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Governor Whitmer announces Lake Erie water quality improvement plan


Governor Gretchen Whitmer is announcing a plan to protect Lake Erie from agricultural runoff. The plan involves land conservation and education aimed at reducing the amount of phosphorus that gets into the lake.

Jennifer Holton is a spokesperson for Michigan’s Department of Agriculture and Rural Development. She says the state is working on several projects to cut down on runoff.

“It really is everyone working together," Holton said. "Whether it’s conservation districts, working with our farmers, we want to make quantifiable improvements in water quality.”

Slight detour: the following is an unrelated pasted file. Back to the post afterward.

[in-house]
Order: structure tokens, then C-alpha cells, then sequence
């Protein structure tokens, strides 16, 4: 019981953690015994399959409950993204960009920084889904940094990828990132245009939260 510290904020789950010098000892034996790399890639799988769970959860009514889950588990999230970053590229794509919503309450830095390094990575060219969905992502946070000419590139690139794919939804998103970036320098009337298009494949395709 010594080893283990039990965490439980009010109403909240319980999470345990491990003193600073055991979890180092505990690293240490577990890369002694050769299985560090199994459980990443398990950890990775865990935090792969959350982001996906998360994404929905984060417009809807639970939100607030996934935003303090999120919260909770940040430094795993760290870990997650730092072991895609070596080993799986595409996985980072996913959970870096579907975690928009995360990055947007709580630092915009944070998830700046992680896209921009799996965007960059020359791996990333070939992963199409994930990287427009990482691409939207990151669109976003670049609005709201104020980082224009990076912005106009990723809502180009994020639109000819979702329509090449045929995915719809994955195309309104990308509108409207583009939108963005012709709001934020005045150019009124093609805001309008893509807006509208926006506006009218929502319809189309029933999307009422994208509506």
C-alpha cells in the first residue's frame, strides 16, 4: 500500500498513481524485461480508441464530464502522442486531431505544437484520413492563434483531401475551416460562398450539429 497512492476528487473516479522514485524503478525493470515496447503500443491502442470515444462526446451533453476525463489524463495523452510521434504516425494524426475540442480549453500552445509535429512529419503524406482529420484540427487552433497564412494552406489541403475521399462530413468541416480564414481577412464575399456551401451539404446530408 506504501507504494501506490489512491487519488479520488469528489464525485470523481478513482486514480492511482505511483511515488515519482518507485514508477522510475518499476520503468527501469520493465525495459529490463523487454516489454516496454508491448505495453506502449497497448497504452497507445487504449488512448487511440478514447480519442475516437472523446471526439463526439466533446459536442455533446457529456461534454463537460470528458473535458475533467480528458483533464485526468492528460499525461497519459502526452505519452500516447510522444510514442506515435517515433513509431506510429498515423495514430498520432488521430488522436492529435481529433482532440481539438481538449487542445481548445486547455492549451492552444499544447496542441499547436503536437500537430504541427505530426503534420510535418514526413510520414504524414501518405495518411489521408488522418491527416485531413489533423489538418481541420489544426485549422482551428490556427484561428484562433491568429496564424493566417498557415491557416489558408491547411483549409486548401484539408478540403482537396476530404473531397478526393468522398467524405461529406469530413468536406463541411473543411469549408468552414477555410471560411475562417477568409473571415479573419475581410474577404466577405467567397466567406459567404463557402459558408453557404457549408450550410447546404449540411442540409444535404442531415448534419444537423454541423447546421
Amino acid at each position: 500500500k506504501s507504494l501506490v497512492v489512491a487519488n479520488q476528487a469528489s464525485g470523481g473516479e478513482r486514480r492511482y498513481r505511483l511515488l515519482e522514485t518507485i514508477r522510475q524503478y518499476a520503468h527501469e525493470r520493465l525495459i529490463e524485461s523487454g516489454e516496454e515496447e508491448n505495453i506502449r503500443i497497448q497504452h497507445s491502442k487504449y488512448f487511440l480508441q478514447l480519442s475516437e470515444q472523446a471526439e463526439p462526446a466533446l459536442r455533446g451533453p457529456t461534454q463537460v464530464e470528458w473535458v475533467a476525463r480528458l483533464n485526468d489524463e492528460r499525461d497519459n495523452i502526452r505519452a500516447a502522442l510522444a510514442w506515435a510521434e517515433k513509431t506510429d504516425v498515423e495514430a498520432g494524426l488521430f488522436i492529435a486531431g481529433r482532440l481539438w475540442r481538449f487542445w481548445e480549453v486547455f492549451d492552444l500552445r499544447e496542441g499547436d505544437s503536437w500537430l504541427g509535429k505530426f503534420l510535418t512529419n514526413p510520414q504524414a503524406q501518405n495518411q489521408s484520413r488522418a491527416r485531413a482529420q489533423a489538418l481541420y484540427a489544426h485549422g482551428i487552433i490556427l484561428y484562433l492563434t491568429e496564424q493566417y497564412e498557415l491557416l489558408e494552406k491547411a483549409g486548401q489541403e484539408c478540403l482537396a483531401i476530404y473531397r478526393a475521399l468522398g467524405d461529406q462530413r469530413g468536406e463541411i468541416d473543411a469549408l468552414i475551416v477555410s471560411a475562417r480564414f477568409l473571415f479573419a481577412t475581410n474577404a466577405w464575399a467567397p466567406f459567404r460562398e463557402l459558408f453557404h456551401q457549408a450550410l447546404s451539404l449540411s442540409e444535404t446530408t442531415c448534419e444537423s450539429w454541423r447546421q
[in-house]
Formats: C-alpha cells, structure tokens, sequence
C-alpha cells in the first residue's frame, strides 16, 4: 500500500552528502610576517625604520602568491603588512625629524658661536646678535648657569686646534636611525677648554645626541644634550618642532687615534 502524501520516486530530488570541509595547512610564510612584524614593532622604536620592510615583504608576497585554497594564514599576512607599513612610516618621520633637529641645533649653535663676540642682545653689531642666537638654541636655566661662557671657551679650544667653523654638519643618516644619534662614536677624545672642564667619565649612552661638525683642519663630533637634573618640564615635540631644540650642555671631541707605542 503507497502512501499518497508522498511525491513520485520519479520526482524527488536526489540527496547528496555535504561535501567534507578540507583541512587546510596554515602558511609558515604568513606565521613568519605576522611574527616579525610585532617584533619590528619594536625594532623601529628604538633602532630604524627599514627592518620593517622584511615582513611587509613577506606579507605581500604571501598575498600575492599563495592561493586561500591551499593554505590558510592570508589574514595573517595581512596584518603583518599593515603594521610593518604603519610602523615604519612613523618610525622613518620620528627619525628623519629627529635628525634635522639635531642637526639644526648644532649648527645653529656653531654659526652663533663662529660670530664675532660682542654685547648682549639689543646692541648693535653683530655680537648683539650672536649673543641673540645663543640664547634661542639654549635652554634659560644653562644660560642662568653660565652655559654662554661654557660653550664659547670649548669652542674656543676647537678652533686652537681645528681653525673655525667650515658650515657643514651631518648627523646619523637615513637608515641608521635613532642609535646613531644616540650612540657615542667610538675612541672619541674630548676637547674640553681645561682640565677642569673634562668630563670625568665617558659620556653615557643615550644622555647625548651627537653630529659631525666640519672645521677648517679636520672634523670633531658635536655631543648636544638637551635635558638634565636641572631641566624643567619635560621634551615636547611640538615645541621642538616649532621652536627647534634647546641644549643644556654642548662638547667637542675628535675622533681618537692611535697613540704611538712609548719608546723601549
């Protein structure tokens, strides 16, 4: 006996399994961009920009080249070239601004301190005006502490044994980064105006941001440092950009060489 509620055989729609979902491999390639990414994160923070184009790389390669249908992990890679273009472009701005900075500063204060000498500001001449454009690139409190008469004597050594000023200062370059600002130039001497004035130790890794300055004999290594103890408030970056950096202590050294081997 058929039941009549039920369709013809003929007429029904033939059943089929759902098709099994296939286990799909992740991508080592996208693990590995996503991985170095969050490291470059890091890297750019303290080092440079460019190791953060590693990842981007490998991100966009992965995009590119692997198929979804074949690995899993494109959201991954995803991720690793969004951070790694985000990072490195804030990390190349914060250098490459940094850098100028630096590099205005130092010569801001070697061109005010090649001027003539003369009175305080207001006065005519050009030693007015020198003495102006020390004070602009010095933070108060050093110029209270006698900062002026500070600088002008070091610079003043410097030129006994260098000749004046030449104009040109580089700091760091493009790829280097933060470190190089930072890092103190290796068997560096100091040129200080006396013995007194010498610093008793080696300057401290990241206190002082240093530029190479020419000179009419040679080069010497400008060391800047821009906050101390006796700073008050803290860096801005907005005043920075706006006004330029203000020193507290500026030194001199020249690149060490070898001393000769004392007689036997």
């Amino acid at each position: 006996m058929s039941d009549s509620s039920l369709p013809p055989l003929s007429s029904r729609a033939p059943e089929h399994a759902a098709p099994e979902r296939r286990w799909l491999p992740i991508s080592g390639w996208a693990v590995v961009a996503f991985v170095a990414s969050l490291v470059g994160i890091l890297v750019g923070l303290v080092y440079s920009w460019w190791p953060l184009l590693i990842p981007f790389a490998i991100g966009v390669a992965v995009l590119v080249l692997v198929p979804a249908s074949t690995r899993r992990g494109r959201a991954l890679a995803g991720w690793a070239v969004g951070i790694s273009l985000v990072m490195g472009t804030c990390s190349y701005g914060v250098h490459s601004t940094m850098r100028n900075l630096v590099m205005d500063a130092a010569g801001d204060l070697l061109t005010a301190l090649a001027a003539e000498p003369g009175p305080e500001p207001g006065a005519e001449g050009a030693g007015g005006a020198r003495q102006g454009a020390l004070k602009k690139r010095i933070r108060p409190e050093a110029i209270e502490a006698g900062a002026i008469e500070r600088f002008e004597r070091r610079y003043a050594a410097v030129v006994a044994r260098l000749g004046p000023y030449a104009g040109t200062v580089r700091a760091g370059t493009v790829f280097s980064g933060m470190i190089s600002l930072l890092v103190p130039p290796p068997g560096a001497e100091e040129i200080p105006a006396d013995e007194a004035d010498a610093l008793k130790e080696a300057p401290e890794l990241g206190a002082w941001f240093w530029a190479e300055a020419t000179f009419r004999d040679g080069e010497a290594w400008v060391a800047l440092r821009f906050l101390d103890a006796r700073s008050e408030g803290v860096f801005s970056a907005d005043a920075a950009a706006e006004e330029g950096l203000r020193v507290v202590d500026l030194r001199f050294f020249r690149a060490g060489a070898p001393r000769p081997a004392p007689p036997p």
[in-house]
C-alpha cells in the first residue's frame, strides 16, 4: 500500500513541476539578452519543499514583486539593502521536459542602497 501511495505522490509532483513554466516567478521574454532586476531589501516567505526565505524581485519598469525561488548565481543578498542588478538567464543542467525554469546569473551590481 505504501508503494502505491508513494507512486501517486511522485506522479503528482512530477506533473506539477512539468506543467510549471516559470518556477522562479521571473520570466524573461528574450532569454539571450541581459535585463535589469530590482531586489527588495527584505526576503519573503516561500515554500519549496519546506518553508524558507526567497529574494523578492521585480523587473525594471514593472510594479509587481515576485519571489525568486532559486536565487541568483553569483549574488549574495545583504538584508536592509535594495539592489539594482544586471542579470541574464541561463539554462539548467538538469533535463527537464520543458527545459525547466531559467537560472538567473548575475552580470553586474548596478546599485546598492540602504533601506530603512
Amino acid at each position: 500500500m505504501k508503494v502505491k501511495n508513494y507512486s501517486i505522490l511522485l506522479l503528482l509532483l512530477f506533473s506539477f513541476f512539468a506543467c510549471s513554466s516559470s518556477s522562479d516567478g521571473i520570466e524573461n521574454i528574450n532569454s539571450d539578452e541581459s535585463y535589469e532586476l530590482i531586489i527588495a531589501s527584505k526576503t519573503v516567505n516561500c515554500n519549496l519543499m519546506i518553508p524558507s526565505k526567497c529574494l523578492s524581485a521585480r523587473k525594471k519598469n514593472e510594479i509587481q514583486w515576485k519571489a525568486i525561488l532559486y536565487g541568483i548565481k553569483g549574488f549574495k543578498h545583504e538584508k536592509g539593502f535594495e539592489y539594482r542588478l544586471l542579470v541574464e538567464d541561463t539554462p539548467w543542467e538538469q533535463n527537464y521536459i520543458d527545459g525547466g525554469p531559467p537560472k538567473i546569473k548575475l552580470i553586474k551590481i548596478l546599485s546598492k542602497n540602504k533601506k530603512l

Phosphorus is a common fertilizer on farms, but it can also cause toxic cyanobacteria blooms that hurt water quality in Lake Erie.

Tammy Newcomb is the senior water policy advisor for the state Department of Natural Resources. She says tactics like wetland restoration can help slow the process of runoff reaching the lake.

“So, it allows time for the biota and to uptake that phosphorous as well as for the water itself just to kind of settle out a little bit," Newcomb said.

The adaptive management plan aims to cut the amount of phosphorus entering Lake Erie by 40-percent in the next few years.